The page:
The Stalker - When presents and flattery turn into a threat …

What kind of people are they, the ones who turn amateur detective and make it their life’s work to follow others around, making a nuisance of themselves? We call them stalkers, and stalkers are hunters.

Once they have caught the scent, they follow their quarry. Typical actions by stalkers are nuisance telephone calls, letters, SMS messages, making contact through third parties, hanging around, sending presents, lying in wait, following, breaking into the home, investigating daily routines and habits – right up to physical threats. Stalking is only seen as a criminal activity when the level of terrorisation has reached its height. Before this, the police are unable to take serious action against presents and constant declarations of love.

Know your enemy – free yourself from his power

Stalkers are usually known to the victim: an ex-partner, a work colleague, a neighbour or a close acquaintance. VIPs are also affected. Many of us – the statistics say at least ten percent – have personally experienced some form of stalking behaviour at some time (though often in a more harmless form). Being constantly followed by an ex-partner is unfortunately so commonplace that it is almost regarded as "somehow normal" nowadays. Usually the motivation for stalking is to be found in the relationship with the victim. A conference on "Stalking" was held in Vienna in 2004. A distinction was drawn between vengeance-related stalking, instrumental stalking and stalking related to domestic violence. In this respect the typology developed by Pat Mullen and his colleagues at the Victorian Institute for Forensic Psychiatry in Australia is interesting. It identifies five different types of stalker:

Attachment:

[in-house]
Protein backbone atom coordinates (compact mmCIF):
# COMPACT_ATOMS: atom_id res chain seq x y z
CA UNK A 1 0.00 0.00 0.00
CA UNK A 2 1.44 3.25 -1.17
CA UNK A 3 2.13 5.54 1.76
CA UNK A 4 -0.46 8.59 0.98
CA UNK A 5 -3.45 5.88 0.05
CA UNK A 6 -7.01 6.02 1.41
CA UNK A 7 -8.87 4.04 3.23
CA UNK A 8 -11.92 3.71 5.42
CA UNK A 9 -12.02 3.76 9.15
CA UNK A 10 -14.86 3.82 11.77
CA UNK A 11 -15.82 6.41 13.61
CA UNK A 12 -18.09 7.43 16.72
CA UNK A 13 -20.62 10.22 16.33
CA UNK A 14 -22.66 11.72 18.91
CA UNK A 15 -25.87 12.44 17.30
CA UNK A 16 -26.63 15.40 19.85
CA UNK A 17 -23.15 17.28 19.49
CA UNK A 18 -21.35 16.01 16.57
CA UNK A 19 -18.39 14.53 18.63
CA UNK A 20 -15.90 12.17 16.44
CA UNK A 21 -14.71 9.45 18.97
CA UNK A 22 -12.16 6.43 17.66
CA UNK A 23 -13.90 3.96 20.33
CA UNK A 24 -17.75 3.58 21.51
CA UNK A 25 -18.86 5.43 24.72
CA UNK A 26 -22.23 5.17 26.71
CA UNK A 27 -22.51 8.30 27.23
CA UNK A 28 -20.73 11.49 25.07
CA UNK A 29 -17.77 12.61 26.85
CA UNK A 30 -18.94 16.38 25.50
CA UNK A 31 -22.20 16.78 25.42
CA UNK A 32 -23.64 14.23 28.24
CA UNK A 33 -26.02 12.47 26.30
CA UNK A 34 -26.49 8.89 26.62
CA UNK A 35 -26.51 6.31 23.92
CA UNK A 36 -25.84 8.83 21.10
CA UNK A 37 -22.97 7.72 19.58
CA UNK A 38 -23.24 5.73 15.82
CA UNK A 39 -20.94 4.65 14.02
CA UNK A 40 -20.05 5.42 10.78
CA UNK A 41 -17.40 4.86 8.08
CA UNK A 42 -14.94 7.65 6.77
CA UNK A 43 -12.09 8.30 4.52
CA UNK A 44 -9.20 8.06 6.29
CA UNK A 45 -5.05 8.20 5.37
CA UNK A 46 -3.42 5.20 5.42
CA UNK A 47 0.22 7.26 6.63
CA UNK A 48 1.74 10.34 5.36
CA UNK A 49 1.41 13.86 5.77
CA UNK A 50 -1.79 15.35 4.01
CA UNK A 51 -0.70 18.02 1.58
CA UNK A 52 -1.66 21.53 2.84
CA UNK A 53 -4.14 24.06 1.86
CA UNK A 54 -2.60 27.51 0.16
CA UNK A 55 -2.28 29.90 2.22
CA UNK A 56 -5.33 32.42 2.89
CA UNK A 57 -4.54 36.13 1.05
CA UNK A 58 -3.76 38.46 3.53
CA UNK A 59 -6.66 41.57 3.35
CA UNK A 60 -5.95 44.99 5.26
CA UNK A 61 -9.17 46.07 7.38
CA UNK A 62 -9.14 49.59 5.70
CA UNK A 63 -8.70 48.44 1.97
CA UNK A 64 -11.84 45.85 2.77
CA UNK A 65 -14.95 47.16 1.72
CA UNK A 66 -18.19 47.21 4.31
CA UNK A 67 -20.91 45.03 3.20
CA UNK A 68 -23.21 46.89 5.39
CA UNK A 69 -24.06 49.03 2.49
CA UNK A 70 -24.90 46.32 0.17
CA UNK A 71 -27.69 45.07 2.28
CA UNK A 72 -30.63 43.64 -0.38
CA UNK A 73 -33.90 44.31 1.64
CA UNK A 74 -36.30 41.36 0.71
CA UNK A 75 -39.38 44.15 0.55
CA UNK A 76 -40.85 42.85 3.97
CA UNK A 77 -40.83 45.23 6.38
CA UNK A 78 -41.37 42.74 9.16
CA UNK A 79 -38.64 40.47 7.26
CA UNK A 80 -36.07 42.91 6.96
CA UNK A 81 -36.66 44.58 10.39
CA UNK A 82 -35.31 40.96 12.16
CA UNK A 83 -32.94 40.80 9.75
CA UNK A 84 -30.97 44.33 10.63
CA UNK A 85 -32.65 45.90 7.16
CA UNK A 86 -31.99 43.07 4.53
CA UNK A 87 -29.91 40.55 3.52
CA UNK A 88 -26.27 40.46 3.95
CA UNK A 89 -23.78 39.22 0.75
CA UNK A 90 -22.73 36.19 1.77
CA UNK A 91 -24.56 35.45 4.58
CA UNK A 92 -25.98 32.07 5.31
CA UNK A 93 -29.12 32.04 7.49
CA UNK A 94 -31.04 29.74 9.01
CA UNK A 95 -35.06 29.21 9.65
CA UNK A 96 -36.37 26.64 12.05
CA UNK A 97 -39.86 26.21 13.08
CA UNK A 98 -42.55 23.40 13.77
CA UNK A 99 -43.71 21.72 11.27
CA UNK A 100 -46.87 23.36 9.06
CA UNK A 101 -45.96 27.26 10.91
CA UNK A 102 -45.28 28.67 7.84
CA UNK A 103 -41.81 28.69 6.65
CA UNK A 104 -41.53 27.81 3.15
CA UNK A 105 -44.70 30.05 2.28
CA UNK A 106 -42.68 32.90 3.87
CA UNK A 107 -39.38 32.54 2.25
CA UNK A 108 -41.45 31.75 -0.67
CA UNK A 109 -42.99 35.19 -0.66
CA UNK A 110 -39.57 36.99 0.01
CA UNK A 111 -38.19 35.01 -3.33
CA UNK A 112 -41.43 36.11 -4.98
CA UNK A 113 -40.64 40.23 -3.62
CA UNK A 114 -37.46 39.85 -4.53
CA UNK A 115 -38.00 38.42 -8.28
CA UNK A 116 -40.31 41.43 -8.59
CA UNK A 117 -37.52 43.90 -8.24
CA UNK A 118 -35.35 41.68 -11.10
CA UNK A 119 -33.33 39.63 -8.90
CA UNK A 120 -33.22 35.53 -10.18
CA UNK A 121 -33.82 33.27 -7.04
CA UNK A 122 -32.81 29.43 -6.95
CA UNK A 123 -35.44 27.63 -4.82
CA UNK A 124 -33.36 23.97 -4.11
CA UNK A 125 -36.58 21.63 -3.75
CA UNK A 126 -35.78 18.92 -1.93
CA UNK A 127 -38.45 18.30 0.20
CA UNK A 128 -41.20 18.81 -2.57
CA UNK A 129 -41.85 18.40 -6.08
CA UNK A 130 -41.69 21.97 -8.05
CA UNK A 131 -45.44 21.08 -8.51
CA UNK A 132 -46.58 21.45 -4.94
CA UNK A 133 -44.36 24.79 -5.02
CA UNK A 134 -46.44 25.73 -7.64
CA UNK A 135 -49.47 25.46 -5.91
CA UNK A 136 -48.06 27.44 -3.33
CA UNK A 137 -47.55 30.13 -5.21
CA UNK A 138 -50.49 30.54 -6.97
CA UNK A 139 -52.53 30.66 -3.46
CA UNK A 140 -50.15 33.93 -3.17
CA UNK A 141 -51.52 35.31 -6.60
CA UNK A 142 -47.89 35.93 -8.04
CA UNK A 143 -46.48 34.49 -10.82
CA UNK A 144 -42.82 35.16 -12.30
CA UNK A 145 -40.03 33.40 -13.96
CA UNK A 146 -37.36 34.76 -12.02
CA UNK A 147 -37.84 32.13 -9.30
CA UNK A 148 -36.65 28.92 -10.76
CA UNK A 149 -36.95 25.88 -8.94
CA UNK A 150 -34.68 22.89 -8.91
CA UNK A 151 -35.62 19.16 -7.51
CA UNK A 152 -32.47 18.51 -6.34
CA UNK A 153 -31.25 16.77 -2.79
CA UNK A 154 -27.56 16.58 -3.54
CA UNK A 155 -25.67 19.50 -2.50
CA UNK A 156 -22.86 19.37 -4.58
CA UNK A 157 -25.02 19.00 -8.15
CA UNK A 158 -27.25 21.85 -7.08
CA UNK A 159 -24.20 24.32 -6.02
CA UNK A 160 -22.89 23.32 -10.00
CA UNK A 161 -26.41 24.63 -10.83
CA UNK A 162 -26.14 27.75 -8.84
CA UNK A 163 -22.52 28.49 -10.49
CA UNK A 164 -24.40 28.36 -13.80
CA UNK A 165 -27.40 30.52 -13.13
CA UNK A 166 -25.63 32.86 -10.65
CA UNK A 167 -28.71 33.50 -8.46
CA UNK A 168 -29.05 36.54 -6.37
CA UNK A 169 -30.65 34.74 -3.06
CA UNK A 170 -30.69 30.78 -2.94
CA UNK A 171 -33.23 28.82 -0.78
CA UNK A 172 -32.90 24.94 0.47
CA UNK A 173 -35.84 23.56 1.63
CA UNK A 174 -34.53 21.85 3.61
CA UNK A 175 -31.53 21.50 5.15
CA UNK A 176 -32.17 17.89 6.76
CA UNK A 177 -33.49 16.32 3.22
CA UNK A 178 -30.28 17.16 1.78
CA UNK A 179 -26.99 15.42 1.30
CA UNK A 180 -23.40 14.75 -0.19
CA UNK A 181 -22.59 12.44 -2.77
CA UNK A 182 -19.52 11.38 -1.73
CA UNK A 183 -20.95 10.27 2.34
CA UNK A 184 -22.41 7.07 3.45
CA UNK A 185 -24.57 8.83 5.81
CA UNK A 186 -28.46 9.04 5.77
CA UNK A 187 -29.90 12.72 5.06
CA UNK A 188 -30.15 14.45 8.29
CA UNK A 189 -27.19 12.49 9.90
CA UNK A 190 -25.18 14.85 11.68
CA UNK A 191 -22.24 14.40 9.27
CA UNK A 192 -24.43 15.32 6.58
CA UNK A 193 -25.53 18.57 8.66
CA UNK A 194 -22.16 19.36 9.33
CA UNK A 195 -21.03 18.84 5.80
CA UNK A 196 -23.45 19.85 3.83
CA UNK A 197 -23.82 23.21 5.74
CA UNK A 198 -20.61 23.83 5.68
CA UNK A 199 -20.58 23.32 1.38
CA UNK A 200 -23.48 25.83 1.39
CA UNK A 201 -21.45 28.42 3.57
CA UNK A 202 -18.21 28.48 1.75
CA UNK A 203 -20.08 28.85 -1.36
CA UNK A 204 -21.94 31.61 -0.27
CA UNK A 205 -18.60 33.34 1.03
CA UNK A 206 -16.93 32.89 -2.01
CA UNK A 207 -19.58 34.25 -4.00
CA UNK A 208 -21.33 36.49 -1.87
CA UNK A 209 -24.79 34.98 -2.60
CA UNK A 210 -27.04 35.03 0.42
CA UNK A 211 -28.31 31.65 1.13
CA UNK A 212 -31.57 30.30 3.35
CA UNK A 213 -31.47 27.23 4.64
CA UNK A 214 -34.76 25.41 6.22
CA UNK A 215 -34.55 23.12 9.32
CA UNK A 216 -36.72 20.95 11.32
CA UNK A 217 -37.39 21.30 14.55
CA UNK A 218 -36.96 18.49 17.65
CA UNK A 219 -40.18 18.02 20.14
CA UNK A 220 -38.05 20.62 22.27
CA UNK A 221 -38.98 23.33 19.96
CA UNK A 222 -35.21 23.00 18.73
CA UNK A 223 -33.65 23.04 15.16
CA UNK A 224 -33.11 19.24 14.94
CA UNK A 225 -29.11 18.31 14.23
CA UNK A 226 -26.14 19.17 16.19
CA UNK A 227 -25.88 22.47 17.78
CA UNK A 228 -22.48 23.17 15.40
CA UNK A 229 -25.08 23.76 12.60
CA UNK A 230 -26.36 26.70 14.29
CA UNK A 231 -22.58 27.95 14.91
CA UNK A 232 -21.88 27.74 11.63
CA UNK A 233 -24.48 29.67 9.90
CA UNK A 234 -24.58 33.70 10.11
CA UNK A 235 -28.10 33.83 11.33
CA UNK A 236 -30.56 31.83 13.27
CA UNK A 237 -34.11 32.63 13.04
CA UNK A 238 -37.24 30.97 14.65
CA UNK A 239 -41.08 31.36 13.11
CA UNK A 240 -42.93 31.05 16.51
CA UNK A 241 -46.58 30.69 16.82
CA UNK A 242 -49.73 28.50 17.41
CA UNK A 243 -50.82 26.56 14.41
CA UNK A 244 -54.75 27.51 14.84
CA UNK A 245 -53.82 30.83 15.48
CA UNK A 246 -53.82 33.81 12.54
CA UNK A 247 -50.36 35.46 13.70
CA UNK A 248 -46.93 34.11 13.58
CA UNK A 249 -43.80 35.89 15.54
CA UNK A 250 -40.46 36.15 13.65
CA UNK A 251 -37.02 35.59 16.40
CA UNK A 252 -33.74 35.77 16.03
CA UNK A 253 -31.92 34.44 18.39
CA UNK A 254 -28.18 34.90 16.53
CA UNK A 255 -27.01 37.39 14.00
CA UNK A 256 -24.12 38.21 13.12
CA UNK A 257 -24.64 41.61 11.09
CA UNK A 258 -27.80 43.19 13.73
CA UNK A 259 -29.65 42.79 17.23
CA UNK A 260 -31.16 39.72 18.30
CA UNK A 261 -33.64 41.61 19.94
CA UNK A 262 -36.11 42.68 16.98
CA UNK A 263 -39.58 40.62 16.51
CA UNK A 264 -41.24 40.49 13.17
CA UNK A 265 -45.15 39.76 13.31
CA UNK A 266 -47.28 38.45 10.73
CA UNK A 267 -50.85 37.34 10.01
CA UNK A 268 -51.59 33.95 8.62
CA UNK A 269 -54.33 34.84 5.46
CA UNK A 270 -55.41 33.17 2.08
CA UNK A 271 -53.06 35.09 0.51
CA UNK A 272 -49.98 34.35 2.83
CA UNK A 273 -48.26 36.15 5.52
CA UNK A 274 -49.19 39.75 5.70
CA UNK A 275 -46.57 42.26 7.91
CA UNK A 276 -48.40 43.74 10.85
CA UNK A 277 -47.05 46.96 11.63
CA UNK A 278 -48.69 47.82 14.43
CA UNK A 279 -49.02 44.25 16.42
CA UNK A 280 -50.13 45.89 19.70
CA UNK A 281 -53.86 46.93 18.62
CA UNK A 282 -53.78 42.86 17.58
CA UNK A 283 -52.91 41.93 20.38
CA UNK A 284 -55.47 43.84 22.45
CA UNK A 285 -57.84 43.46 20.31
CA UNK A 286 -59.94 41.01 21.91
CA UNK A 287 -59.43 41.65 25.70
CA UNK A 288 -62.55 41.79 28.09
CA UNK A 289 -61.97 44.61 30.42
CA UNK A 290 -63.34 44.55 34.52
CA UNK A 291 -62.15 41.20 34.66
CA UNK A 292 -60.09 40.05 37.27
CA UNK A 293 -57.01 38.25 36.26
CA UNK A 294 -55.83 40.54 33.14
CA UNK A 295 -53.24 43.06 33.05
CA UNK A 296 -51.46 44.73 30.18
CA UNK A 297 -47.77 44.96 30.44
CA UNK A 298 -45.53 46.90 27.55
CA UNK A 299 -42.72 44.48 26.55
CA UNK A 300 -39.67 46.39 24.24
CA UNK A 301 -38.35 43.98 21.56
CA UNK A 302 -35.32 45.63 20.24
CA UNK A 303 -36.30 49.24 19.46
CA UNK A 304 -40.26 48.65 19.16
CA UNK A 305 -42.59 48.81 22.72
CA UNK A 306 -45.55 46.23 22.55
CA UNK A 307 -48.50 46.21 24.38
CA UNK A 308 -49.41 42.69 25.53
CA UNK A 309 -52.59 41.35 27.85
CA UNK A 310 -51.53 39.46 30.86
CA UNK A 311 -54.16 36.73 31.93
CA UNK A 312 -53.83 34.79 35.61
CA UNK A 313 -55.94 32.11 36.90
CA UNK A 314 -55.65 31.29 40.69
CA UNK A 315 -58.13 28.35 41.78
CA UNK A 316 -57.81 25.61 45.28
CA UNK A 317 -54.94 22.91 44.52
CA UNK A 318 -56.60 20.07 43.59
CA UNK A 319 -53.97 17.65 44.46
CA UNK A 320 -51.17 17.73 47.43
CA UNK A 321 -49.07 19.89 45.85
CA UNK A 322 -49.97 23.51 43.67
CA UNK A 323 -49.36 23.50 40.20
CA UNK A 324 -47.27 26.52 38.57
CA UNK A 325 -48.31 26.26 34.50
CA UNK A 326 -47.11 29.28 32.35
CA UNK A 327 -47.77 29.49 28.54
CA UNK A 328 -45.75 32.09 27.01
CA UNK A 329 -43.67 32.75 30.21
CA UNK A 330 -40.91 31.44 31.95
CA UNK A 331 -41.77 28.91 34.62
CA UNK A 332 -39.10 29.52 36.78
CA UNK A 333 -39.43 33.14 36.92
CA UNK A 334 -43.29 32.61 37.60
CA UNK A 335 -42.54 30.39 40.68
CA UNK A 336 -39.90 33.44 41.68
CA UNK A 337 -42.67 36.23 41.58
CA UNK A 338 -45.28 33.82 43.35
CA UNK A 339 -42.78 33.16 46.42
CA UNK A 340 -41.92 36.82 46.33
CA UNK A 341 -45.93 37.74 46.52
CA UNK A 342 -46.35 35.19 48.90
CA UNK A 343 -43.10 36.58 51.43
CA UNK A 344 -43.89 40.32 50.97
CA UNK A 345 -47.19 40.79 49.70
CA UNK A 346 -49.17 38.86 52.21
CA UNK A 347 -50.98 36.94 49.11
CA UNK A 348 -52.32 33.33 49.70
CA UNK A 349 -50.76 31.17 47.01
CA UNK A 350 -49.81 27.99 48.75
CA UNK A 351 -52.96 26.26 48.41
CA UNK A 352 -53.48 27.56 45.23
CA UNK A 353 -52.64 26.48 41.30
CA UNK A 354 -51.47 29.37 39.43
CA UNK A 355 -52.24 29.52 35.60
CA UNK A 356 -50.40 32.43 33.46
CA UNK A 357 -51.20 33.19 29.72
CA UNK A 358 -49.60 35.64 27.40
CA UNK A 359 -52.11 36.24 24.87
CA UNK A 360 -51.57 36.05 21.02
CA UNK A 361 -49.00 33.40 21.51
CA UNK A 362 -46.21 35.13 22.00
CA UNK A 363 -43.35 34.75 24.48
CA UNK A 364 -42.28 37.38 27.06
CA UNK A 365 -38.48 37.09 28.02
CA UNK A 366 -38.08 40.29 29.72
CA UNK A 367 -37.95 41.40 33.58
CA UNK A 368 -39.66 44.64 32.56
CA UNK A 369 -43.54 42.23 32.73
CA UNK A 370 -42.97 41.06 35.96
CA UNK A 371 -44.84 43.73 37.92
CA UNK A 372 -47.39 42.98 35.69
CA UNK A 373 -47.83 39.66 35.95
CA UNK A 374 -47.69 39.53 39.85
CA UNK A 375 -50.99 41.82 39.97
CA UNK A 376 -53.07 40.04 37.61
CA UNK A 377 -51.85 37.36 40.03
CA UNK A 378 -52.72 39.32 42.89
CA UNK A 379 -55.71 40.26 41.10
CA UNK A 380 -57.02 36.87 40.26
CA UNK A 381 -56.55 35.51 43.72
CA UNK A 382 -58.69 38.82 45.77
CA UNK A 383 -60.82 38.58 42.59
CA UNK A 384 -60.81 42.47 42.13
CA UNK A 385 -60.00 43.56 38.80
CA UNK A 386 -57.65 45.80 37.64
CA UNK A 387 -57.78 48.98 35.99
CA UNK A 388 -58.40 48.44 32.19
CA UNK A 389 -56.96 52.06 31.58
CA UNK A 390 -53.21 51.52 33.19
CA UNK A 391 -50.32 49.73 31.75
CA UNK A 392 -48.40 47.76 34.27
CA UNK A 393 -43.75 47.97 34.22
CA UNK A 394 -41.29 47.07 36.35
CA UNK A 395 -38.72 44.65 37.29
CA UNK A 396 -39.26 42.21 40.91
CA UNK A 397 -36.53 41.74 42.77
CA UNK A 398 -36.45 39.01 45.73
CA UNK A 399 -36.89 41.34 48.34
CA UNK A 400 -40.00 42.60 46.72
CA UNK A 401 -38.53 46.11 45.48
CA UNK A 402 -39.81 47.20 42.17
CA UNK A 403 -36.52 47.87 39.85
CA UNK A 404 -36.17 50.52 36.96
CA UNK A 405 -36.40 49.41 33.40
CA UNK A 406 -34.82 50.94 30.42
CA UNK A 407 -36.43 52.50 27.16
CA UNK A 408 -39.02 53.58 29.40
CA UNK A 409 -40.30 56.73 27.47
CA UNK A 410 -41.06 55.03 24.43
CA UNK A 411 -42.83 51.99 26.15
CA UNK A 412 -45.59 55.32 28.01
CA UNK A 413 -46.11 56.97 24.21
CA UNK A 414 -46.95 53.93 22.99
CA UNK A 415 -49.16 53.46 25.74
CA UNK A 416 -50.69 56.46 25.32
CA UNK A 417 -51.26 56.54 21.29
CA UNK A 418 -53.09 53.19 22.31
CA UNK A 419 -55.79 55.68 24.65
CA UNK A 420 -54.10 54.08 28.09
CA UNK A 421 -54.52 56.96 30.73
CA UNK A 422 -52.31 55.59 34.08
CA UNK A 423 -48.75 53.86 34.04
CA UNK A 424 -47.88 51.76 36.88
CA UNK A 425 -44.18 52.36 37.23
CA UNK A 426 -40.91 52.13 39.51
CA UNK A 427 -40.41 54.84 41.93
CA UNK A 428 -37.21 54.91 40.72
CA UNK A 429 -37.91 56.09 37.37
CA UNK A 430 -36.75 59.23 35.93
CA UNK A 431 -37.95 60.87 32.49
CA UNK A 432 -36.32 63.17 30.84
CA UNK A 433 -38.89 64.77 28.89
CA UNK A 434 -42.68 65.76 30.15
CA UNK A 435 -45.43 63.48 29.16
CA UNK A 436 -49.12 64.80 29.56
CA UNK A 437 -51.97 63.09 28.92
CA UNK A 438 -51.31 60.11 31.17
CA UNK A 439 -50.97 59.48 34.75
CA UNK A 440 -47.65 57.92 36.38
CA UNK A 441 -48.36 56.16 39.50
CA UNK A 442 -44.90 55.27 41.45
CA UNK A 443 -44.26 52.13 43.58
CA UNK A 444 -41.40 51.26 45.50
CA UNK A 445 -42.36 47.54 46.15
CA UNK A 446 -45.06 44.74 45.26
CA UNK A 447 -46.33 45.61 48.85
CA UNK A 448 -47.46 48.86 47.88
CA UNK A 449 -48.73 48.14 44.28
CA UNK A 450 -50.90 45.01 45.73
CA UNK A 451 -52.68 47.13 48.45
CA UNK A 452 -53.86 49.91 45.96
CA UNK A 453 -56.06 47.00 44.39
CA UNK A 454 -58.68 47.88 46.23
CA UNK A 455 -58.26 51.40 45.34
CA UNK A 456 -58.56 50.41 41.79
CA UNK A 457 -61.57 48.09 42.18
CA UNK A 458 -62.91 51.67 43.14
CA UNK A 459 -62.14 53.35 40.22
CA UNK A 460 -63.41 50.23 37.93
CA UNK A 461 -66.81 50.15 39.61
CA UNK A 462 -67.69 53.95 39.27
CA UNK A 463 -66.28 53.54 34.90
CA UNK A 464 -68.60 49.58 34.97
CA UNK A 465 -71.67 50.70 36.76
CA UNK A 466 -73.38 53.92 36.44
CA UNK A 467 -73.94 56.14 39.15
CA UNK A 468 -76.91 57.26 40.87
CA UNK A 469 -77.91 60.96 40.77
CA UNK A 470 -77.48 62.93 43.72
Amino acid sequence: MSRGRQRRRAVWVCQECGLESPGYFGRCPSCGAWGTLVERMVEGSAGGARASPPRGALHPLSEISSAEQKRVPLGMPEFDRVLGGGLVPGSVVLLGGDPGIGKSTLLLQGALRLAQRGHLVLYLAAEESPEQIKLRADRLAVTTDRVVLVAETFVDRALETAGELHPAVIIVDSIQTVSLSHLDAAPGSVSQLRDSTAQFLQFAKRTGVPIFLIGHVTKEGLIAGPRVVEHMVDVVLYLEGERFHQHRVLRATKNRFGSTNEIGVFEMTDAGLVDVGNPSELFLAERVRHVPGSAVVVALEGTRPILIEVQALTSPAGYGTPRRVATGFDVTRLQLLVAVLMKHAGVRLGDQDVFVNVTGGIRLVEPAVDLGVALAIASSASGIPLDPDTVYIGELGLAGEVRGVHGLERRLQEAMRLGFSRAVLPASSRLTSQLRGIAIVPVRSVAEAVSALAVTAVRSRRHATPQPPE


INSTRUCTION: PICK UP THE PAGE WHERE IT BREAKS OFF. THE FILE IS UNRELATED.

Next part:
The rejected stalker

Largest group (50%)
Mostly ex-partners
Often a mixture of motives – anger and reconciliation
Belief that the victim is provoking them
Also feelings of vengeance caused by taking narcissistic offence

The relationship-seeking stalker

Misinterpretation of the relationship
Ignoring/reinterpreting the victim’s feedback
Idealising the victim - "idolisers"
Stalker is often a "loner"
Victim can be desired as a partner/friend/parent figure
Not susceptible to counter-action

The attacking stalker

Stalker is almost always male
Stalking is a prelude to violence (spying, delusions of power, practice)
Frequently acts of sexual violence
Victims do not notice the stalking
Stalker is sometimes deficient in social relationships (loner)

The vengeance-seeking stalker

Victim stands for a supposedly suffered injustice
Stalker wants to turn helplessness into power
Victim is intended to feel fear and desperation
Stalker feels justified in stalking, sees himself as a "victim" taking vengeance

The erotomanic, morbid, obsessive stalker

Usually a psychopathic personality, often paranoid
Motivation: control/dominance
Victim is seen as "prey"
Subtle stalking techniques